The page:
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Oklahoma City

Oklahoma County, Oklahoma

Oklahoma City Photo

Photo: George Gershon House, ca. 1911, 901 Northwest 17th Street, Oklahoma City, OK. The house is a contributing property to the Mesta Park Historic District. The Historic District was listed on the National Register of Historic Places in 1983. Photographed by User: Matthew Rutlege (own work), 2009, [cc-by-2.0 (creativecommons.org/licenses/by/2.0)], via Wikimedia Commons, accessed September, 2013.

Oklahoma City "City Hall" is located at 200 North Walker Street, Oklahoma City, OK 73102.
Phone: 405‑297‑2345.

Neighborhoods

Beginnings [1]

Oklahoma City was established as a result of the 1889 Land Run with an initial population of 4,138, which by 1910, three years after Statehood, had risen to 64,205. Extending in all four directions from the downtown, residential neighborhoods quickly developed. Toward the northeast, on the east side of the Santa Fe Railroad tracks, the Maywood Addition developed with stately Victorian residences. South of the downtown area, across the North Canadian River, the Capitol Hill neighborhood was established. And, northwest of downtown Oklahoma City, following the progress of the streetcar lines, were the majority of Oklahoma City's middle and upper class neighborhoods.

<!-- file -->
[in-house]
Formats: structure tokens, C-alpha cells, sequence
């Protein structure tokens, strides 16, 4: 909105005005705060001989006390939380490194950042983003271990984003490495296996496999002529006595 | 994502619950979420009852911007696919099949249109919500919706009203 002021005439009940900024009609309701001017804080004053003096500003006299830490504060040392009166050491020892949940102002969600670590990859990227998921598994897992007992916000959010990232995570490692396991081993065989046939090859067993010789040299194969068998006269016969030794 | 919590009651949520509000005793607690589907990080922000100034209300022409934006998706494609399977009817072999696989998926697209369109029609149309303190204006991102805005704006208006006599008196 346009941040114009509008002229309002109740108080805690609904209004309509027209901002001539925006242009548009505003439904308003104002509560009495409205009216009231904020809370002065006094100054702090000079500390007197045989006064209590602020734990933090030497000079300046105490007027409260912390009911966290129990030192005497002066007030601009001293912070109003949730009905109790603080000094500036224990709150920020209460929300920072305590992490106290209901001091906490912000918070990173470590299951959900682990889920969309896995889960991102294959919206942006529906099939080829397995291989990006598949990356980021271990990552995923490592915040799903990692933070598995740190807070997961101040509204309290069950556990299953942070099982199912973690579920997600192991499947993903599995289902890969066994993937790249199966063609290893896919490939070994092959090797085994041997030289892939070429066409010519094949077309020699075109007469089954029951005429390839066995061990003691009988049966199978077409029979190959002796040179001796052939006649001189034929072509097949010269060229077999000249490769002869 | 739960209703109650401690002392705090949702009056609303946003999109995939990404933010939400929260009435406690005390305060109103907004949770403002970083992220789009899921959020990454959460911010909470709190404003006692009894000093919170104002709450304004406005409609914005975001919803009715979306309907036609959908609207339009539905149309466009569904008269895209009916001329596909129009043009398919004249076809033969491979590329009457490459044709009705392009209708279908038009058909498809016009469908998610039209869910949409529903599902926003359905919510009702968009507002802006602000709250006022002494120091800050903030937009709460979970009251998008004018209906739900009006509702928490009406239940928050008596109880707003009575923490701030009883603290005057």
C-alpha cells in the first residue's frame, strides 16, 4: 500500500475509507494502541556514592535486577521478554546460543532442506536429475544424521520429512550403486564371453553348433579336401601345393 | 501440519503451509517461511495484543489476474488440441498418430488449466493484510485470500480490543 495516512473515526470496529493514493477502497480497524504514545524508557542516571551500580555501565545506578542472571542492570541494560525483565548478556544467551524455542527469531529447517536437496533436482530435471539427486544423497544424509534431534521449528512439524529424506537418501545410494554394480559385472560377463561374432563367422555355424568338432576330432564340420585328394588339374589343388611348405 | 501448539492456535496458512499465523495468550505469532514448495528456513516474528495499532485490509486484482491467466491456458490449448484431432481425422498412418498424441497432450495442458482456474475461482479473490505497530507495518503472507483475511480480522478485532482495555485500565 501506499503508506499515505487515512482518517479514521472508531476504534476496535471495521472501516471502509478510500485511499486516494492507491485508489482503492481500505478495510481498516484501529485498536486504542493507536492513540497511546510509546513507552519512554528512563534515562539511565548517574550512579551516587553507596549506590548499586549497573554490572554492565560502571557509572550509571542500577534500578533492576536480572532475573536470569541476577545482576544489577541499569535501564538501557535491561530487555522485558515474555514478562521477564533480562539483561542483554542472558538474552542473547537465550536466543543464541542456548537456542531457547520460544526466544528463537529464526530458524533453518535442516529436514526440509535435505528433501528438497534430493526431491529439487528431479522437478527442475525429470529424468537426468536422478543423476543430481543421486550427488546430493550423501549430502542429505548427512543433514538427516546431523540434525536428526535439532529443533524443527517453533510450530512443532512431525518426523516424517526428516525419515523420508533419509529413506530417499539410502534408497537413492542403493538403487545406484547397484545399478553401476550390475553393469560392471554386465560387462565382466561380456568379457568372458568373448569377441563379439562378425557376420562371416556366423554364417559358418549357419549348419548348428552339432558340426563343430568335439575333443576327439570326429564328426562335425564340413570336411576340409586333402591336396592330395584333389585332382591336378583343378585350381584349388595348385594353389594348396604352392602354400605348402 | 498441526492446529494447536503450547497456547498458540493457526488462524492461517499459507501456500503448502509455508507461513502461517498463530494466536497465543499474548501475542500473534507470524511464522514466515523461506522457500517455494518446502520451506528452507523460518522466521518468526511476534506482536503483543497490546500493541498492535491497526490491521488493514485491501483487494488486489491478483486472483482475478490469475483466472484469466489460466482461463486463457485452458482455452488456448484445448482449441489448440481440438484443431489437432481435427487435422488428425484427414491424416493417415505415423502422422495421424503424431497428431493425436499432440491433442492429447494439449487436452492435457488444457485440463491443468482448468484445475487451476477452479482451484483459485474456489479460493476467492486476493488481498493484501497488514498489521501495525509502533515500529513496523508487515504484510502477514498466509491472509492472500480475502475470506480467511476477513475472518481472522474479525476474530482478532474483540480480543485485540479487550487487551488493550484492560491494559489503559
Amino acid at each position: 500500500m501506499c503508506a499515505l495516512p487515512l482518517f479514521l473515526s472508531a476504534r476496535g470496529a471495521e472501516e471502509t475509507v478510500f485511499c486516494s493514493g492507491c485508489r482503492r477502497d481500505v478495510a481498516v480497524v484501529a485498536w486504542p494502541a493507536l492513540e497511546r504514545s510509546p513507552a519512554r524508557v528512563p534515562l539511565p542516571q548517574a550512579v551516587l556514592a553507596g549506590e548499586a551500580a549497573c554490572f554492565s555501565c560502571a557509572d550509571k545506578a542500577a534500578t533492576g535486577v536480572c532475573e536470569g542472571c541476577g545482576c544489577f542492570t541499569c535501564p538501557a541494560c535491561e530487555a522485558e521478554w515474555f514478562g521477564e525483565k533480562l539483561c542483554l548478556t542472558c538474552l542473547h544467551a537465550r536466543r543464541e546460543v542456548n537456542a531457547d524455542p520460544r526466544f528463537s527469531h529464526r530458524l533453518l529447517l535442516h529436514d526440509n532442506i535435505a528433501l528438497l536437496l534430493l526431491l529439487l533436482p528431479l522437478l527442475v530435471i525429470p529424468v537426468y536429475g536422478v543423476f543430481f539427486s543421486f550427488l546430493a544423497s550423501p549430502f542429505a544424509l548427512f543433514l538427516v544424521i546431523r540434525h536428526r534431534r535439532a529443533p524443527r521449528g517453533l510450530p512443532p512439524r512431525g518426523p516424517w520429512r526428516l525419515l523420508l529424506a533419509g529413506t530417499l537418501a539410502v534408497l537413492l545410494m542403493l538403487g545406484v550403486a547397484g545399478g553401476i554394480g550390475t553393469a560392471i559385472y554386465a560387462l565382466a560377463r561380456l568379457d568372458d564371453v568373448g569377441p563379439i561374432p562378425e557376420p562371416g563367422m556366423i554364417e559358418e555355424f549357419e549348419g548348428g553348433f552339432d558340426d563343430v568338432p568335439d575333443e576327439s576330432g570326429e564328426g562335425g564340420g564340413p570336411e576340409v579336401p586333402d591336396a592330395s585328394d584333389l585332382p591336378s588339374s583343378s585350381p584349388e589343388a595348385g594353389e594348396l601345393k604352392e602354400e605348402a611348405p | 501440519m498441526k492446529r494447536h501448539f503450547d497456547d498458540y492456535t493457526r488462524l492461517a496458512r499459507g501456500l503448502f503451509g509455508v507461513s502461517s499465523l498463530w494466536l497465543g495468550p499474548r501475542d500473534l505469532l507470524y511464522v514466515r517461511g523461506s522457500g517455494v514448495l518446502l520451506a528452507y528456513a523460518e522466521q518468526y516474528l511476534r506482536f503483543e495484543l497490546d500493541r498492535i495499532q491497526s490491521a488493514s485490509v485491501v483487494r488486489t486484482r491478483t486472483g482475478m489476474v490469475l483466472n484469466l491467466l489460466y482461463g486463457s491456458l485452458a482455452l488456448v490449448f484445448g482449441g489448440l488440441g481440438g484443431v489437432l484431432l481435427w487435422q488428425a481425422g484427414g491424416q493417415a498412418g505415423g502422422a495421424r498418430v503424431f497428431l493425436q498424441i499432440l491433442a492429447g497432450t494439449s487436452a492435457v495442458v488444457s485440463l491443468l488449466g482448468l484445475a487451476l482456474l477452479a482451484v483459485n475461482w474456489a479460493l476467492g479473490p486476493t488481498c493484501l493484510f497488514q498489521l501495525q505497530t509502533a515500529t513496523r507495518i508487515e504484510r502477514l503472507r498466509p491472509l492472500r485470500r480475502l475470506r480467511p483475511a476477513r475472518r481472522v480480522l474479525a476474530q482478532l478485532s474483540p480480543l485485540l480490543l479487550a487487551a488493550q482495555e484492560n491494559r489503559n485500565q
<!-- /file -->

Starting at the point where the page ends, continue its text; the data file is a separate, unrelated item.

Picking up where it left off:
By the mid-1910's, frame and brick homes lined the streets of the city and, while many were located south of Northwest 10th, there were some as far north as Northwest 23rd. The Oklahoma City economy boomed during the 1920's and neighborhoods continued to develop rapidly with almost every street from the centrally located downtown north to North 36th and south to South 29th completely filled with homes of varying sizes. These neighborhoods represent the residential architectural styles of the mid-1910's and 1920's. These styles include Bungalow, Colonial Revival, Prairie School, Tudor Revival, and many others typical of the two decades.

The discovery of the Oklahoma City Oil Field in 1928 resulted in one final economic boom before the effects of the Great Depression reached the city. This economy encouraged developers such as G.A. Nichols to continue to develop parcels of land and build and sell houses. Crown Heights was the largest middle class neighborhood platted from 1928 until after World War II.

  1. Maryjo Meacham, Kerri Robinett and John R. Calhoun, City of Oklahoma City, Crown Heights Historic District, nomination document, 1995, National Park Service, National Register of Historic Places, Washington, D.C.

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